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Writing All Pages Into Ram Only (Not Onto the Hard Drive)

  • When I open pages, the Task Manager shows a considerable Disk usage when a page is loading for a few seconds. It seems that the browser is writing pages on the hard drive for temporary storage. Since I open a lot of pages, the hard drive can wear out. How can the browser be made to read web pages into RAM only, not writing anything onto the hard drive?

  • @berndstrauss I'm not sure if it's possible. There is a command line to set the cache directory and maybe you could use it to point to a ram drive but it wouldn't eliminate the use of disk.

  • @berndstrauss if ya gots lottsa of ram then ya could go to virtual memory setting and click the no page file.. computer reboot required..

  • @nvmjustagirl said in Writing All Pages Into Ram Only (Not Onto the Hard Drive):

    click the no page file.

    Can you explain where this setting can be found?

  • @berndstrauss It's a Windows setting that will not prevent any programs from writing on the disk.

  • @berndstrauss umm.. are you a novice computer user ? !
    its not an opera setting but is a window setting..

    The page file, also known as the swap file, pagefile, or paging file, is a file on your hard drive. It’s located at C:\pagefile.sys by default.

    Your computer stores files, programs, and other data you’re using in your RAM (random access memory) because it’s much faster to read from RAM than it is to read from a hard drive. For example, when you open Firefox, Firefox’s program files are read from your hard drive and placed into your RAM. The computer uses the copies in RAM rather than repeatedly reading the same files from your hard drive.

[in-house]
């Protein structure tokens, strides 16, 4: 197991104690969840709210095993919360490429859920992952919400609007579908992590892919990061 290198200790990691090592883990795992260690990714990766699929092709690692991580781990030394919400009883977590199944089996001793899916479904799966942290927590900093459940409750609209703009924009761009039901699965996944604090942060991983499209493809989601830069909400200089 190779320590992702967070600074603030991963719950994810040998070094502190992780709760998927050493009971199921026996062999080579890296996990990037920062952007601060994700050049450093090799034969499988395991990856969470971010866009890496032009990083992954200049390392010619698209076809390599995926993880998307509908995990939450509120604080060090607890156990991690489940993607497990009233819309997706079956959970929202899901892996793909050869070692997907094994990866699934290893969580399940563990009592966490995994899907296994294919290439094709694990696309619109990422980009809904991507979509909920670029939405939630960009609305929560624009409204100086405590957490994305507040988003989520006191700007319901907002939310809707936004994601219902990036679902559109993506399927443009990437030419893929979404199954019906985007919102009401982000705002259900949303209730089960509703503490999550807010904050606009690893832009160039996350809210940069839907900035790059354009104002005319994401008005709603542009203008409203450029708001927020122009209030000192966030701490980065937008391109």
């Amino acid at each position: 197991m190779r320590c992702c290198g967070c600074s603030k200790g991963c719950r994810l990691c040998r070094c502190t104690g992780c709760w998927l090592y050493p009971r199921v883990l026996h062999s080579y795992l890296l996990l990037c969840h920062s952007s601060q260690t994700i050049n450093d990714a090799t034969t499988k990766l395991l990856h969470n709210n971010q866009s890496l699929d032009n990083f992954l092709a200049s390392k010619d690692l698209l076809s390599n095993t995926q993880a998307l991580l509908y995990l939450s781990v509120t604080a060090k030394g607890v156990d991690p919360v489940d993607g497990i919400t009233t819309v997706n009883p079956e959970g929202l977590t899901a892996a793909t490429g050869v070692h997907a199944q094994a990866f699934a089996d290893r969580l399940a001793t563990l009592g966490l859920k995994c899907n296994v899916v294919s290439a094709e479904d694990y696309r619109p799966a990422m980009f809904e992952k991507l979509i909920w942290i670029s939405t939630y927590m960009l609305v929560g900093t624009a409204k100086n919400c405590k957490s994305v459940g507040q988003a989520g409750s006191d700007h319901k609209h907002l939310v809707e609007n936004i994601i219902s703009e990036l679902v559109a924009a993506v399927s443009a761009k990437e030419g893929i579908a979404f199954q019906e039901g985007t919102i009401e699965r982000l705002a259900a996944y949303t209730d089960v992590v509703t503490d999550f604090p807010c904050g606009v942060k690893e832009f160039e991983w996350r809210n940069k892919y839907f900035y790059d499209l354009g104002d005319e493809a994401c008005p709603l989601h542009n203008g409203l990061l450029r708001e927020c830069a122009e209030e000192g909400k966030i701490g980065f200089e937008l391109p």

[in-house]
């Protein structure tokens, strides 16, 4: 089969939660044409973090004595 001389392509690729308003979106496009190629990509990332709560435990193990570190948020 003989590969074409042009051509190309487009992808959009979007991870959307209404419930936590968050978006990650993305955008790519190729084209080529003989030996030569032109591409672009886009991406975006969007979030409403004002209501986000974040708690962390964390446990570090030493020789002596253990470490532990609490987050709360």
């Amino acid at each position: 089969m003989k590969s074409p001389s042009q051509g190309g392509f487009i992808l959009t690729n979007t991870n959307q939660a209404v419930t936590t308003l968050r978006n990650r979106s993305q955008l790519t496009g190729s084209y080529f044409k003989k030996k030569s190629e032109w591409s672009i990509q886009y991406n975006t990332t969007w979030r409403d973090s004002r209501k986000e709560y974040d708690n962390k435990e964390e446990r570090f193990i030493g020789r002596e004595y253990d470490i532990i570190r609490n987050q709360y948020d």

Programs store the data they’re working with here. When you view a web page, the web page is downloaded and stored in your RAM. When you watch a YouTube video, the video is held in your RAM.

    0_1521234712241_0420e272-7b91-4026-ba58-8aa67ca69e52-image.png

    When your RAM becomes full, Windows moves some of the data from your RAM back to your hard drive, placing it in the page file. This file is a form of virtual memory. While writing this data to your hard disk and reading it back later is much slower than using RAM, it’s back-up memory – rather than throwing potentially important data away or having programs crash, the data is stored on your hard drive.

    Windows will try to move data you aren’t using to the page file. For example, if you’ve had a program minimized for a long time and it isn’t doing anything, its data may be moved to RAM. If you maximize the program later and notice that it takes a while to come back instead of instantly snapping to life, it’s being swapped back in from your page file. You’ll see your computer’s hard disk light blinking as this happens.

    With enough RAM in modern computers, the average user’s computer shouldn’t normally use the page file in normal computer use. If you do see your hard drive start to grind away and programs start to slow down when you have a large amount open, that’s an indication that your computer is using the page file – you can speed things up by adding more RAM. You can also try freeing up memory — for example, by getting rid of useless programs running in the background.